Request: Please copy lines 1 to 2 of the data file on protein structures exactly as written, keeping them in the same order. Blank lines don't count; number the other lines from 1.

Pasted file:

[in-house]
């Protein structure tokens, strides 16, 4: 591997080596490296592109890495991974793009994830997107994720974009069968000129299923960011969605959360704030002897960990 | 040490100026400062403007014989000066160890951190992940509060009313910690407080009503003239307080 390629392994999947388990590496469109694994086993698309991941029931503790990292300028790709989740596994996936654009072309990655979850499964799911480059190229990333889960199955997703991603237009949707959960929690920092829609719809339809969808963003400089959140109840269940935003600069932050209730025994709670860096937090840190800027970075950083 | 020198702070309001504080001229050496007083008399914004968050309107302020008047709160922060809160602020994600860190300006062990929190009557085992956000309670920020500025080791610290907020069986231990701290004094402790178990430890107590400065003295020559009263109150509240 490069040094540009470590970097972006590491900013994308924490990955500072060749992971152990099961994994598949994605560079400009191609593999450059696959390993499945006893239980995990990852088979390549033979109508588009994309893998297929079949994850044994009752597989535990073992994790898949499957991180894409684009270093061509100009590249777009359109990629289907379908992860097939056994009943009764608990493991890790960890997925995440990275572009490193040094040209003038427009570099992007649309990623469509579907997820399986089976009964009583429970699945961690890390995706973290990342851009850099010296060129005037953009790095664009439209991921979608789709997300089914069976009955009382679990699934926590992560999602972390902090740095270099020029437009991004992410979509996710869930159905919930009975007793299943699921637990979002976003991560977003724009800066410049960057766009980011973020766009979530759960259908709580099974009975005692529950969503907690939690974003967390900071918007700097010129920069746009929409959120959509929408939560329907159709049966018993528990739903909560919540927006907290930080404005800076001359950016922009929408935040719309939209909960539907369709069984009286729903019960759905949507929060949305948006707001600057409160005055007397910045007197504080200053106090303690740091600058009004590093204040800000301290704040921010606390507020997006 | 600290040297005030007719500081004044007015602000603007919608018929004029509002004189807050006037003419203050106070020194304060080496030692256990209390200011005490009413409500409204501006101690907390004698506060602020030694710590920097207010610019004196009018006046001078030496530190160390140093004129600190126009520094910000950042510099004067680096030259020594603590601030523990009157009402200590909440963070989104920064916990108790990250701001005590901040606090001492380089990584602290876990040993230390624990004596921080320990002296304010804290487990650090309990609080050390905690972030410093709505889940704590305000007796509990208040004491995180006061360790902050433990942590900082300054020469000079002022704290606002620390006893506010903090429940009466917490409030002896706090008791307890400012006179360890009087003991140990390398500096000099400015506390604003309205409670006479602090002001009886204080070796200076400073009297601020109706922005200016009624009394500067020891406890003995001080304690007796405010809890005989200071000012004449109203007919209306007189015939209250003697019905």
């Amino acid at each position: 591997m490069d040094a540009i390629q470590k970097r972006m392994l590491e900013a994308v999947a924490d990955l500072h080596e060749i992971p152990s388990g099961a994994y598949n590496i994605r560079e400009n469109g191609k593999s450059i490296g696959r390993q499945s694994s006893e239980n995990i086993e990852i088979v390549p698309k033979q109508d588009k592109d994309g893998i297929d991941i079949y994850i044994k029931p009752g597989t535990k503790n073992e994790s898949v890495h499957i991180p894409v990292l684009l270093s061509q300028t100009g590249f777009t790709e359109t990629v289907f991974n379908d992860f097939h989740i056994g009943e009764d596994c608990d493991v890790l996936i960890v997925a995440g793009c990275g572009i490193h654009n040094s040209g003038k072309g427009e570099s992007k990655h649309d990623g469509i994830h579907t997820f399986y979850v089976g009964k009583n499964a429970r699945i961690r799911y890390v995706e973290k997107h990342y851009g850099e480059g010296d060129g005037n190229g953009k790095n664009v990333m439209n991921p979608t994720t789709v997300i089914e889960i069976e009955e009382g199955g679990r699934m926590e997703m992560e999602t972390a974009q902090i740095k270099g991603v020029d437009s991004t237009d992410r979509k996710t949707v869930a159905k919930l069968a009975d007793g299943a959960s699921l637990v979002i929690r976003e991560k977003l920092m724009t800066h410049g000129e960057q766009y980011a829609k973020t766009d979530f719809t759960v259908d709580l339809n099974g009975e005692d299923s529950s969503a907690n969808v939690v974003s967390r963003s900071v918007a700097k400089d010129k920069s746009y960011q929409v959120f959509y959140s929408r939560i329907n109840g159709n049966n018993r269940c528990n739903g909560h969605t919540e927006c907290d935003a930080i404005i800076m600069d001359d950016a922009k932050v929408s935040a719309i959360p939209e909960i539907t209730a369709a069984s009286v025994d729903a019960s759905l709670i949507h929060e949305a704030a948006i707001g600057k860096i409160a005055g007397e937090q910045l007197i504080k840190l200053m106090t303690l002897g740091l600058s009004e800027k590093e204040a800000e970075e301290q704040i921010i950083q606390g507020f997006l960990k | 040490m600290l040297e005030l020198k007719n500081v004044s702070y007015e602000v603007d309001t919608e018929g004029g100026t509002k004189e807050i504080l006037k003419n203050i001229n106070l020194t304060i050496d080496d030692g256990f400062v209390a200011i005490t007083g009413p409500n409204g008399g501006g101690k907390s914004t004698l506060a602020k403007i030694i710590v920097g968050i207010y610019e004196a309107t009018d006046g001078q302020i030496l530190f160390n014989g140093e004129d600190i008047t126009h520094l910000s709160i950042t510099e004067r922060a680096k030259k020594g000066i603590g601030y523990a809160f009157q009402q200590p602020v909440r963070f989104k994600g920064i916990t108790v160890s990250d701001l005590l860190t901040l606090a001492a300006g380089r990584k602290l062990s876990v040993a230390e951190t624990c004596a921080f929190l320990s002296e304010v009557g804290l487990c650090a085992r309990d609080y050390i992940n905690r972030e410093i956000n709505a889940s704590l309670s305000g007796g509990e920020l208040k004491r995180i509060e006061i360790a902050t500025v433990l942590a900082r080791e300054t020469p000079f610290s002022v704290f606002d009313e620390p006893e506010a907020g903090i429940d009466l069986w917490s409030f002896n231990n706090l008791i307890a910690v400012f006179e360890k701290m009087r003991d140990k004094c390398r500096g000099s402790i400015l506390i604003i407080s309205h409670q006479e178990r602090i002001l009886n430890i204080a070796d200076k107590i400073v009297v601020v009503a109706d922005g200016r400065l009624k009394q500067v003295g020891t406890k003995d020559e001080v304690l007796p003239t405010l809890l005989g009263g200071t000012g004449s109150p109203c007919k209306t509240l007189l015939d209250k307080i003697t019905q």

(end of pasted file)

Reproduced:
[in-house]
């Protein structure tokens, strides 16, 4: 591997080596490296592109890495991974793009994830997107994720974009069968000129299923960011969605959360704030002897960990 | 040490100026400062403007014989000066160890951190992940509060009313910690407080009503003239307080 390629392994999947388990590496469109694994086993698309991941029931503790990292300028790709989740596994996936654009072309990655979850499964799911480059190229990333889960199955997703991603237009949707959960929690920092829609719809339809969808963003400089959140109840269940935003600069932050209730025994709670860096937090840190800027970075950083 | 020198702070309001504080001229050496007083008399914004968050309107302020008047709160922060809160602020994600860190300006062990929190009557085992956000309670920020500025080791610290907020069986231990701290004094402790178990430890107590400065003295020559009263109150509240 490069040094540009470590970097972006590491900013994308924490990955500072060749992971152990099961994994598949994605560079400009191609593999450059696959390993499945006893239980995990990852088979390549033979109508588009994309893998297929079949994850044994009752597989535990073992994790898949499957991180894409684009270093061509100009590249777009359109990629289907379908992860097939056994009943009764608990493991890790960890997925995440990275572009490193040094040209003038427009570099992007649309990623469509579907997820399986089976009964009583429970699945961690890390995706973290990342851009850099010296060129005037953009790095664009439209991921979608789709997300089914069976009955009382679990699934926590992560999602972390902090740095270099020029437009991004992410979509996710869930159905919930009975007793299943699921637990979002976003991560977003724009800066410049960057766009980011973020766009979530759960259908709580099974009975005692529950969503907690939690974003967390900071918007700097010129920069746009929409959120959509929408939560329907159709049966018993528990739903909560919540927006907290930080404005800076001359950016922009929408935040719309939209909960539907369709069984009286729903019960759905949507929060949305948006707001600057409160005055007397910045007197504080200053106090303690740091600058009004590093204040800000301290704040921010606390507020997006 | 600290040297005030007719500081004044007015602000603007919608018929004029509002004189807050006037003419203050106070020194304060080496030692256990209390200011005490009413409500409204501006101690907390004698506060602020030694710590920097207010610019004196009018006046001078030496530190160390140093004129600190126009520094910000950042510099004067680096030259020594603590601030523990009157009402200590909440963070989104920064916990108790990250701001005590901040606090001492380089990584602290876990040993230390624990004596921080320990002296304010804290487990650090309990609080050390905690972030410093709505889940704590305000007796509990208040004491995180006061360790902050433990942590900082300054020469000079002022704290606002620390006893506010903090429940009466917490409030002896706090008791307890400012006179360890009087003991140990390398500096000099400015506390604003309205409670006479602090002001009886204080070796200076400073009297601020109706922005200016009624009394500067020891406890003995001080304690007796405010809890005989200071000012004449109203007919209306007189015939209250003697019905």